Almost all molecular diagnostic protocols require a sample preparation step. However, commercial sample preparation instruments can cost $10,000 to $15,000 each, impeding their ability to be employed in limited-resource regions. While using a 3D printer for prototyping, Season Wong, the company's co-founder, realized that 3D printers have the components needed to carry out automated nucleic acid extraction and DNA amplification at a fraction of the cost of a commercial instrument. The researchers have been working with entry level printers in the price range of $450-700.
Conversion of the 3D printer consists of replacing the 3D printer's extruder with a 3D printed magnetic particle processing attachment (MPPA) designed by the company. The MPPA allows the 3D printer to hold a disposable tip comb.
"From there we can control the motors and heaters by feeding G-codes into the 3D printer," Wong said. G-code is the computer language used in 3D printers to control its motors' positions and other functions. By writing custom programs, the 3D printer can be programmed to mimic the actions of a sample preparation device.
So far, the modified printer can process up to 12 samples simultaneously in under 13 minutes for nucleic acid extraction. Furthermore, the team has demonstrated that the DNA extraction efficiency of the 3D printer is on par with the gold-standard spin-column method.
A demonstration of the 3D printer-turned-sample preparation device can be found in the following video.
Most entry-level 3D printers have one or two heating elements, one at the extruder, and the second at the heated bed. After successfully using the modified 3D printer for DNA extraction, the company tested the 3D printer's capability to amplify DNA.
"Testing the maximum allowed temperatures by the extruder and heated bed confirmed that the heaters can be used for sample incubation, isothermal DNA amplification, and even polymerase chain reaction (PCR) thermal cycling," said Kamfai Chan, a scientist at the company. "We can maintain the temperature of the heated bed at over 90°C to denature DNA, a critical step needed in PCR amplification of nucleic acids," Chan said.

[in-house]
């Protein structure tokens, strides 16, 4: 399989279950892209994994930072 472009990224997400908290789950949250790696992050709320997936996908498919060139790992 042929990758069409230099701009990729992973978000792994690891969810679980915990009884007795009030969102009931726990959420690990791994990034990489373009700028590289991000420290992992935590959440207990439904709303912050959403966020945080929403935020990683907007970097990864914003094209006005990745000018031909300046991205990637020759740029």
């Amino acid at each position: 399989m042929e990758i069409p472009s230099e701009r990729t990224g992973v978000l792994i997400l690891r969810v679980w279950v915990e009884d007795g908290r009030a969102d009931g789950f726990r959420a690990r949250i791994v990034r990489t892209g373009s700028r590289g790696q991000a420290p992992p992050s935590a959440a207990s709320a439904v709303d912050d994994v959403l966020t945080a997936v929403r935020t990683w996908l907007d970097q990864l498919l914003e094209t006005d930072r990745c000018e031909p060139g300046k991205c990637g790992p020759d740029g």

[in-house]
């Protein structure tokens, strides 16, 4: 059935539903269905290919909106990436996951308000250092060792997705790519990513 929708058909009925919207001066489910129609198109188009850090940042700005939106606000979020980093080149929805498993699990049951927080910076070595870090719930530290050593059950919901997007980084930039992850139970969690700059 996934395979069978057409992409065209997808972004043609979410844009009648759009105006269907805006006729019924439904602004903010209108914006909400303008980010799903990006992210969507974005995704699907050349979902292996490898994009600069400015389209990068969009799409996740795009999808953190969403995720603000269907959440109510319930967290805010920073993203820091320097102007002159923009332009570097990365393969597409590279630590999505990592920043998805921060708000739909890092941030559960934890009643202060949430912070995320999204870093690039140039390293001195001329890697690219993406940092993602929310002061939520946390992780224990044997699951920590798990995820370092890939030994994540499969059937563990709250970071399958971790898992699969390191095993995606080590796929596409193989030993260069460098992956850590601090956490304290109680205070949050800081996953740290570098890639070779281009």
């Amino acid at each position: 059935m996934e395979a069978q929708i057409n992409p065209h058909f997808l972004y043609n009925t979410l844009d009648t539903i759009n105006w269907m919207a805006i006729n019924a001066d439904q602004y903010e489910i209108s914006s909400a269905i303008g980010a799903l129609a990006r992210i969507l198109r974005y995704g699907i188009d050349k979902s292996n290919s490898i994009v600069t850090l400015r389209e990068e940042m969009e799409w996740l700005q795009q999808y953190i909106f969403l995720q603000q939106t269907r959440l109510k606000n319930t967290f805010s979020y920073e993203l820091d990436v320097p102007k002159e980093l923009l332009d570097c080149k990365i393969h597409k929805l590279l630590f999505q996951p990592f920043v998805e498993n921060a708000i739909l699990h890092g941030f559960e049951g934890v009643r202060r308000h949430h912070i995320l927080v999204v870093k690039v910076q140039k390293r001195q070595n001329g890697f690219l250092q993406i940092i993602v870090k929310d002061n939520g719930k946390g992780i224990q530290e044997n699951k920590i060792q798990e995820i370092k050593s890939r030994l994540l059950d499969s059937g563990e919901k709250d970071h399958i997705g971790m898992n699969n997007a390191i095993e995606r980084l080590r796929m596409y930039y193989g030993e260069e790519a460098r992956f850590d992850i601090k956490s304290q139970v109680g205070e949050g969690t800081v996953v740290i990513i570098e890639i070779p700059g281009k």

To validate the performance of the device, Wong traveled to meet with collaborator Charlotte Gaydos, a professor from the Division of Infectious Diseases at Johns Hopkins University who is also the director of the Center for Point-of-Care Tests for Sexually Transmitted Diseases at the university.
"We packed two 3D printers in regular luggage and brought them to Professor Gaydos' laboratory, where we successfully used the 3D printers to demonstrate extraction and PCR amplification of Chlamydia trachomatis DNA from urine samples," Wong said. "In the PLOS One paper, we also presented the extraction of dengue samples because we wanted to demonstrate that both DNA and RNA based extraction are feasible with our setup," he added.
The researchers believe that the ability to convert a low-cost 3D printer into a sample preparation and PCR device opens up opportunities for diagnostics of infectious diseases in resource-limited settings. Moving forward, the company is planning to use the 3D printer to demonstrate the rapid detection for other infectious diseases and also hope to use this technology to advance STEM education in schools. Wong noted that his company has also developed very low-cost and rapid thermal cyclers that use thermoses for nucleic acid amplification and they can include building these Thermos Thermal Cyclers as part of the STEM project .
"Currently, many STEM projects are limited to exposing students to one or two subjects simultaneously. We believe our approach will enable students to learn and apply different subjects like programming, CAD drawing, molecular biology, math, and physics at the same time," Wong said. "The conversion is completely reversible, so these 3D printers do not lose their printing functionality. If the schools already have 3D printers, it won't cost them too much to implement a curriculum using our approach," he also emphasized.